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Rockwall: the Featherweight Division

I got some groceries, some peanut butter
To last a couple of days
But I ain’t got no speakers, ain’t got no headphones
Ain’t got no records to play

Talking Heads

We Love the Rockwall Trail

On our recent third hike of the Rockwall Trail in Kootenay National Park, Fiona and I were discussing trail runners and ultralight backpackers. The Rockwall is everything we love in a mountain trail, with beauty everywhere around you. It also has a few mountain passes to climb.

We were due for an adventure together, and though we are both hooked on bikerafting trips, we also like hiking and we decided that the long weekend was a good time to test our limits in terms of minimizing what we take with us on a hike. We’ve done the trail as a 6 day trip, and with the skimpy packs, we’ve booked campsites to do it in 3 days, 2 nights. Availability on the long weekend was sparse, so our Friday and Sunday are both over 20km while the middle Saturday is a mere 8km.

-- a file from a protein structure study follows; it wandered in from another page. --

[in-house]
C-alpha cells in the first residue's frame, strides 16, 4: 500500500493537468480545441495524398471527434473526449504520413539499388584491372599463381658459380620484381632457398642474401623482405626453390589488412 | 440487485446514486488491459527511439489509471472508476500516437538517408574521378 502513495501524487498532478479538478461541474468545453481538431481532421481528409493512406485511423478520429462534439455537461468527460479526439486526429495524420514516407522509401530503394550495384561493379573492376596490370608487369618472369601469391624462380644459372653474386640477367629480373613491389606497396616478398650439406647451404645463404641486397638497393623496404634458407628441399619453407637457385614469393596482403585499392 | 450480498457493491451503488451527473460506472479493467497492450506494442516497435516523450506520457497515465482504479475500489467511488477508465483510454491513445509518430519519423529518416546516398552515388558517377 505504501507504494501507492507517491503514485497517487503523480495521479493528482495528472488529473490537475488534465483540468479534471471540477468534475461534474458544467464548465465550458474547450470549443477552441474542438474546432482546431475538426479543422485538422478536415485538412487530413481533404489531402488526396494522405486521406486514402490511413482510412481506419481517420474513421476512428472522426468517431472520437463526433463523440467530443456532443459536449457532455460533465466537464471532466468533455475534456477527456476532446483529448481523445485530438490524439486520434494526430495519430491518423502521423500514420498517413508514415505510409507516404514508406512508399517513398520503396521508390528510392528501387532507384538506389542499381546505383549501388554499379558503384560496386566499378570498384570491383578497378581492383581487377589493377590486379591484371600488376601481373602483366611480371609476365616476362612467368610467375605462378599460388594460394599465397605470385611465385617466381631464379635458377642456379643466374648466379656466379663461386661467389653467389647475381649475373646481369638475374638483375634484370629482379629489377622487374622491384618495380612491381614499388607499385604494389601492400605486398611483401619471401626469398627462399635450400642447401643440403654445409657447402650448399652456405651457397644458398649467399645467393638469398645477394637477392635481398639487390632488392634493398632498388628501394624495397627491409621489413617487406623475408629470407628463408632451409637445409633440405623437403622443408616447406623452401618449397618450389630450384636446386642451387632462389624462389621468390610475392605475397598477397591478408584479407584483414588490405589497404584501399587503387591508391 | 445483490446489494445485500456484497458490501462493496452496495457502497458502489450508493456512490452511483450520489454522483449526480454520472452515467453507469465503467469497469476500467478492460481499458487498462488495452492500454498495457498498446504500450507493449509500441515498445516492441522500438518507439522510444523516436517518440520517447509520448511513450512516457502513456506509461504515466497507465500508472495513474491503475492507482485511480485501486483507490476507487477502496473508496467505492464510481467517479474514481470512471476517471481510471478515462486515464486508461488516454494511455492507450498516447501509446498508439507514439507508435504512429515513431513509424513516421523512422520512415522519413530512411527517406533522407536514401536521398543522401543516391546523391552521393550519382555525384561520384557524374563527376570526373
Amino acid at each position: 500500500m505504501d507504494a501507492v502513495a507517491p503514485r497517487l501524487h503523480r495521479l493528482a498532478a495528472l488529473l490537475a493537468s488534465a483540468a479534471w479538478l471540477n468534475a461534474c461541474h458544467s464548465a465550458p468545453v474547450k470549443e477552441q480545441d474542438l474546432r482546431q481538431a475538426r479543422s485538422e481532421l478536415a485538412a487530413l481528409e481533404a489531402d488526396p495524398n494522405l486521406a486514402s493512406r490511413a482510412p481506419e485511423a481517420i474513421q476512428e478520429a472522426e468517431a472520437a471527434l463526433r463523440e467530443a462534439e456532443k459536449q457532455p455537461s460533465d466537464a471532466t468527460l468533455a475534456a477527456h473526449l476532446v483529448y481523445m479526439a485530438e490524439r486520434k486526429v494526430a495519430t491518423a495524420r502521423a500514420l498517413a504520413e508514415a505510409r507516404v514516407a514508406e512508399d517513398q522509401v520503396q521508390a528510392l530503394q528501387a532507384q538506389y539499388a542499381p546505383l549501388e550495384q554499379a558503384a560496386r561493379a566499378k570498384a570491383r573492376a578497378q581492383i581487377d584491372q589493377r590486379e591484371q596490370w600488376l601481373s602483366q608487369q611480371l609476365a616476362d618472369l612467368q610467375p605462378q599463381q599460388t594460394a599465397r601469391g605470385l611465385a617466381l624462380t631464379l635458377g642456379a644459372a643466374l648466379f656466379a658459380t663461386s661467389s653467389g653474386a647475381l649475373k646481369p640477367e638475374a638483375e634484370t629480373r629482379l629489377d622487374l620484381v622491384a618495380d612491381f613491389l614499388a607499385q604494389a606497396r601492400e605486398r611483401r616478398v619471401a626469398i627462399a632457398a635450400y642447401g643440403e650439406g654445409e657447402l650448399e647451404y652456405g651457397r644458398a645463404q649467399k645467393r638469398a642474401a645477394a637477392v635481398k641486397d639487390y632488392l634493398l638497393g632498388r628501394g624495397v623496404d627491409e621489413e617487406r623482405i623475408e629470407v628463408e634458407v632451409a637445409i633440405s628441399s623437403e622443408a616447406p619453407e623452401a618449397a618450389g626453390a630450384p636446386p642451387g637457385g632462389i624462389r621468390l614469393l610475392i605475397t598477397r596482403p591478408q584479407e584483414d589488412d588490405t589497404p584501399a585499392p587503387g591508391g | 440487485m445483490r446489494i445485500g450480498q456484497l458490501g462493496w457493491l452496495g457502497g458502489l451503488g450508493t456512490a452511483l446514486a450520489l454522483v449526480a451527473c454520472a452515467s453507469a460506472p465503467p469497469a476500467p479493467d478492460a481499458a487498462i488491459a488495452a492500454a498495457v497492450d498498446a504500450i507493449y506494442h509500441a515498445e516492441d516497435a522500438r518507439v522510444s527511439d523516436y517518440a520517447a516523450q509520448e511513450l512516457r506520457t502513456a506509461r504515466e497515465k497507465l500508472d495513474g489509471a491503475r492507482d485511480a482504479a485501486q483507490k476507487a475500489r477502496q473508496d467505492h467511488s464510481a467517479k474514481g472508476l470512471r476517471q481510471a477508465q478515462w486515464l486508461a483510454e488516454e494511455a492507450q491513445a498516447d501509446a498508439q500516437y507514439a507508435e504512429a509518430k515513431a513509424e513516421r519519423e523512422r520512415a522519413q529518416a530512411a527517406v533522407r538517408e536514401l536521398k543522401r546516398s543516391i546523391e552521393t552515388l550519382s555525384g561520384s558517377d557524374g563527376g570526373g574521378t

How Low Can We Go?

Each year, my pack gets lighter. I try to take less stuff every trip, but I still carry a massive pack by ultralight standards. One of the goals of this hike is to cut back to an absolute minimum when it comes to weight. The idea is that even with longer distances, the hike will be more enjoyable when our packs are barely noticeable.

The goal is 5 pounds for Fiona’s pack, and 15 pounds for mine.

What do we Really Need?

I don’t mess with safety. If I need it to be safe, or to keep Fiona safe, I’m bringing it. That means my InReach Mini gets a free 100g ride, along with 350g of bear spray. The first aid kit is getting stripped down to a backcountry minimum, mostly gauze and duct tape which should cover bleeding emergencies, with ingenuity left over for splints.